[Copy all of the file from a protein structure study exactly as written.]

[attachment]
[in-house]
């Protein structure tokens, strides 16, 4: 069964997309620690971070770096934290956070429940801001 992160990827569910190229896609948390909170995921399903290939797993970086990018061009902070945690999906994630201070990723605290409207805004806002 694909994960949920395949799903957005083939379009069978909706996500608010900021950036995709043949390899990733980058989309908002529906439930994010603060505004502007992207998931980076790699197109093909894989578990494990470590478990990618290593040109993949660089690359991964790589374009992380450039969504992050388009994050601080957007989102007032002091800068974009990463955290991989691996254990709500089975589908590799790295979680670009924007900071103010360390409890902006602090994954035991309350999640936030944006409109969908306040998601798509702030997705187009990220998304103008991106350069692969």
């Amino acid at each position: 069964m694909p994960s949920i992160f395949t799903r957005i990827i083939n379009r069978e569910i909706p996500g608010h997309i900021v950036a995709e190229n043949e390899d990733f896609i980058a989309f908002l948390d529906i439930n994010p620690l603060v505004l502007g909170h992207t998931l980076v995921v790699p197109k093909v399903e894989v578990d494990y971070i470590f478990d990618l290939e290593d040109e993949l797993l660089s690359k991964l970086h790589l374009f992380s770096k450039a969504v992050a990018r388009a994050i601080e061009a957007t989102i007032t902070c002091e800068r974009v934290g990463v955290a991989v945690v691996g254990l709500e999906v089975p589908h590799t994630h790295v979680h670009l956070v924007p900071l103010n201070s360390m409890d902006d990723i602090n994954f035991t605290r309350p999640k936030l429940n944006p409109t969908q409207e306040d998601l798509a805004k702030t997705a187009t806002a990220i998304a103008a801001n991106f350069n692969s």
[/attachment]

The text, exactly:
[in-house]
């Protein structure tokens, strides 16, 4: 069964997309620690971070770096934290956070429940801001 992160990827569910190229896609948390909170995921399903290939797993970086990018061009902070945690999906994630201070990723605290409207805004806002 694909994960949920395949799903957005083939379009069978909706996500608010900021950036995709043949390899990733980058989309908002529906439930994010603060505004502007992207998931980076790699197109093909894989578990494990470590478990990618290593040109993949660089690359991964790589374009992380450039969504992050388009994050601080957007989102007032002091800068974009990463955290991989691996254990709500089975589908590799790295979680670009924007900071103010360390409890902006602090994954035991309350999640936030944006409109969908306040998601798509702030997705187009990220998304103008991106350069692969």
């Amino acid at each position: 069964m694909p994960s949920i992160f395949t799903r957005i990827i083939n379009r069978e569910i909706p996500g608010h997309i900021v950036a995709e190229n043949e390899d990733f896609i980058a989309f908002l948390d529906i439930n994010p620690l603060v505004l502007g909170h992207t998931l980076v995921v790699p197109k093909v399903e894989v578990d494990y971070i470590f478990d990618l290939e290593d040109e993949l797993l660089s690359k991964l970086h790589l374009f992380s770096k450039a969504v992050a990018r388009a994050i601080e061009a957007t989102i007032t902070c002091e800068r974009v934290g990463v955290a991989v945690v691996g254990l709500e999906v089975p589908h590799t994630h790295v979680h670009l956070v924007p900071l103010n201070s360390m409890d902006d990723i602090n994954f035991t605290r309350p999640k936030l429940n944006p409109t969908q409207e306040d998601l798509a805004k702030t997705a187009t806002a990220i998304a103008a801001n991106f350069n692969s």